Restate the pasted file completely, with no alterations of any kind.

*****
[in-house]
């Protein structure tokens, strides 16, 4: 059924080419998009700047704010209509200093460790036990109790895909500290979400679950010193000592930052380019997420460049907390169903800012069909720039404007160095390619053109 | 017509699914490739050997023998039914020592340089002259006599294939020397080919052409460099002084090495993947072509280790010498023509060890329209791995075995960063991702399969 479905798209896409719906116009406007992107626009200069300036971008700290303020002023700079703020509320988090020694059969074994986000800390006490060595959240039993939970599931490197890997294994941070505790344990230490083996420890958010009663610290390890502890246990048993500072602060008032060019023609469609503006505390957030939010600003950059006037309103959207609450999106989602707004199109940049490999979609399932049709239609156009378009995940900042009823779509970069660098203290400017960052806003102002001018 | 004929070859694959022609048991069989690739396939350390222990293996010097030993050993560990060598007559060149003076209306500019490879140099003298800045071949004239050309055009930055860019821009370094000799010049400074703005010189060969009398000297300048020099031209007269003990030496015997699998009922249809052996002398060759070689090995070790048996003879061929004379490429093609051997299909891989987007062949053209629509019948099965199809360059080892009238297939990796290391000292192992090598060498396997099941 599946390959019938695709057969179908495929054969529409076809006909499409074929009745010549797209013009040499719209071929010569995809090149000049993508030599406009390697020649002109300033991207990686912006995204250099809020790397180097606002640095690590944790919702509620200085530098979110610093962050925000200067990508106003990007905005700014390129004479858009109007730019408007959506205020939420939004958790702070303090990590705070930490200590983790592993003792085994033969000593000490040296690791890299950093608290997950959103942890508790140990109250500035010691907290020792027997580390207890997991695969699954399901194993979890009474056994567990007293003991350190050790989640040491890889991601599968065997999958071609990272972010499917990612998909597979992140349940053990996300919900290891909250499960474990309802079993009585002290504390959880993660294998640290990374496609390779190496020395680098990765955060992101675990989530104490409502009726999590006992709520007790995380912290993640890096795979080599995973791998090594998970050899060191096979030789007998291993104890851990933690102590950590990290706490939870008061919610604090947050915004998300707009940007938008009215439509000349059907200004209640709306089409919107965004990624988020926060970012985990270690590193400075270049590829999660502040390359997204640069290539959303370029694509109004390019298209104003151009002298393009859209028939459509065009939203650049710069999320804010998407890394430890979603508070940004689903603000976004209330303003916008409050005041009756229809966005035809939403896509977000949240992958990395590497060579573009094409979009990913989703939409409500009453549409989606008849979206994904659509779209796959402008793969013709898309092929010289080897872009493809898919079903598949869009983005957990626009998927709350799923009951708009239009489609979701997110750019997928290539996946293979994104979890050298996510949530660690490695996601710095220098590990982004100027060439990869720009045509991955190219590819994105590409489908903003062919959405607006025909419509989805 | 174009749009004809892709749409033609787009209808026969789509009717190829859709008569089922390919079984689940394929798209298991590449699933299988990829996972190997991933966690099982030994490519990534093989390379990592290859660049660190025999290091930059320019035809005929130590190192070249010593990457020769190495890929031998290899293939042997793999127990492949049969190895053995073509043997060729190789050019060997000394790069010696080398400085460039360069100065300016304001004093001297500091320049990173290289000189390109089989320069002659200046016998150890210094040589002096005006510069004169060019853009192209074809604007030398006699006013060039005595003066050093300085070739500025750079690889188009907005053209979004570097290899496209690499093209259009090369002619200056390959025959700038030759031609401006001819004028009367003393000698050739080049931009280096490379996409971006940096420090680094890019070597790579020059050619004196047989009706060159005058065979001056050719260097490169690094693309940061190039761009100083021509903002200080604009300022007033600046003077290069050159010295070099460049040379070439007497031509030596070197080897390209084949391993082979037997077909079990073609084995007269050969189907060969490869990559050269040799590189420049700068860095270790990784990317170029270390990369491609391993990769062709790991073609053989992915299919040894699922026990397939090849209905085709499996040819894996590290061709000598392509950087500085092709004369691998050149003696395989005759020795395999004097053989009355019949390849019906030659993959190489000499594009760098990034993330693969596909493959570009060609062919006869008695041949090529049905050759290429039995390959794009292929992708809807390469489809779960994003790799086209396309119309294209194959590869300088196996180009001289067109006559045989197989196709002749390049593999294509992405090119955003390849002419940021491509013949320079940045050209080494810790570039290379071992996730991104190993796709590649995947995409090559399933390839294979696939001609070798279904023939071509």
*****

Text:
[in-house]
């Protein structure tokens, strides 16, 4: 059924080419998009700047704010209509200093460790036990109790895909500290979400679950010193000592930052380019997420460049907390169903800012069909720039404007160095390619053109 | 017509699914490739050997023998039914020592340089002259006599294939020397080919052409460099002084090495993947072509280790010498023509060890329209791995075995960063991702399969 479905798209896409719906116009406007992107626009200069300036971008700290303020002023700079703020509320988090020694059969074994986000800390006490060595959240039993939970599931490197890997294994941070505790344990230490083996420890958010009663610290390890502890246990048993500072602060008032060019023609469609503006505390957030939010600003950059006037309103959207609450999106989602707004199109940049490999979609399932049709239609156009378009995940900042009823779509970069660098203290400017960052806003102002001018 | 004929070859694959022609048991069989690739396939350390222990293996010097030993050993560990060598007559060149003076209306500019490879140099003298800045071949004239050309055009930055860019821009370094000799010049400074703005010189060969009398000297300048020099031209007269003990030496015997699998009922249809052996002398060759070689090995070790048996003879061929004379490429093609051997299909891989987007062949053209629509019948099965199809360059080892009238297939990796290391000292192992090598060498396997099941 599946390959019938695709057969179908495929054969529409076809006909499409074929009745010549797209013009040499719209071929010569995809090149000049993508030599406009390697020649002109300033991207990686912006995204250099809020790397180097606002640095690590944790919702509620200085530098979110610093962050925000200067990508106003990007905005700014390129004479858009109007730019408007959506205020939420939004958790702070303090990590705070930490200590983790592993003792085994033969000593000490040296690791890299950093608290997950959103942890508790140990109250500035010691907290020792027997580390207890997991695969699954399901194993979890009474056994567990007293003991350190050790989640040491890889991601599968065997999958071609990272972010499917990612998909597979992140349940053990996300919900290891909250499960474990309802079993009585002290504390959880993660294998640290990374496609390779190496020395680098990765955060992101675990989530104490409502009726999590006992709520007790995380912290993640890096795979080599995973791998090594998970050899060191096979030789007998291993104890851990933690102590950590990290706490939870008061919610604090947050915004998300707009940007938008009215439509000349059907200004209640709306089409919107965004990624988020926060970012985990270690590193400075270049590829999660502040390359997204640069290539959303370029694509109004390019298209104003151009002298393009859209028939459509065009939203650049710069999320804010998407890394430890979603508070940004689903603000976004209330303003916008409050005041009756229809966005035809939403896509977000949240992958990395590497060579573009094409979009990913989703939409409500009453549409989606008849979206994904659509779209796959402008793969013709898309092929010289080897872009493809898919079903598949869009983005957990626009998927709350799923009951708009239009489609979701997110750019997928290539996946293979994104979890050298996510949530660690490695996601710095220098590990982004100027060439990869720009045509991955190219590819994105590409489908903003062919959405607006025909419509989805 | 174009749009004809892709749409033609787009209808026969789509009717190829859709008569089922390919079984689940394929798209298991590449699933299988990829996972190997991933966690099982030994490519990534093989390379990592290859660049660190025999290091930059320019035809005929130590190192070249010593990457020769190495890929031998290899293939042997793999127990492949049969190895053995073509043997060729190789050019060997000394790069010696080398400085460039360069100065300016304001004093001297500091320049990173290289000189390109089989320069002659200046016998150890210094040589002096005006510069004169060019853009192209074809604007030398006699006013060039005595003066050093300085070739500025750079690889188009907005053209979004570097290899496209690499093209259009090369002619200056390959025959700038030759031609401006001819004028009367003393000698050739080049931009280096490379996409971006940096420090680094890019070597790579020059050619004196047989009706060159005058065979001056050719260097490169690094693309940061190039761009100083021509903002200080604009300022007033600046003077290069050159010295070099460049040379070439007497031509030596070197080897390209084949391993082979037997077909079990073609084995007269050969189907060969490869990559050269040799590189420049700068860095270790990784990317170029270390990369491609391993990769062709790991073609053989992915299919040894699922026990397939090849209905085709499996040819894996590290061709000598392509950087500085092709004369691998050149003696395989005759020795395999004097053989009355019949390849019906030659993959190489000499594009760098990034993330693969596909493959570009060609062919006869008695041949090529049905050759290429039995390959794009292929992708809807390469489809779960994003790799086209396309119309294209194959590869300088196996180009001289067109006559045989197989196709002749390049593999294509992405090119955003390849002419940021491509013949320079940045050209080494810790570039290379071992996730991104190993796709590649995947995409090559399933390839294979696939001609070798279904023939071509």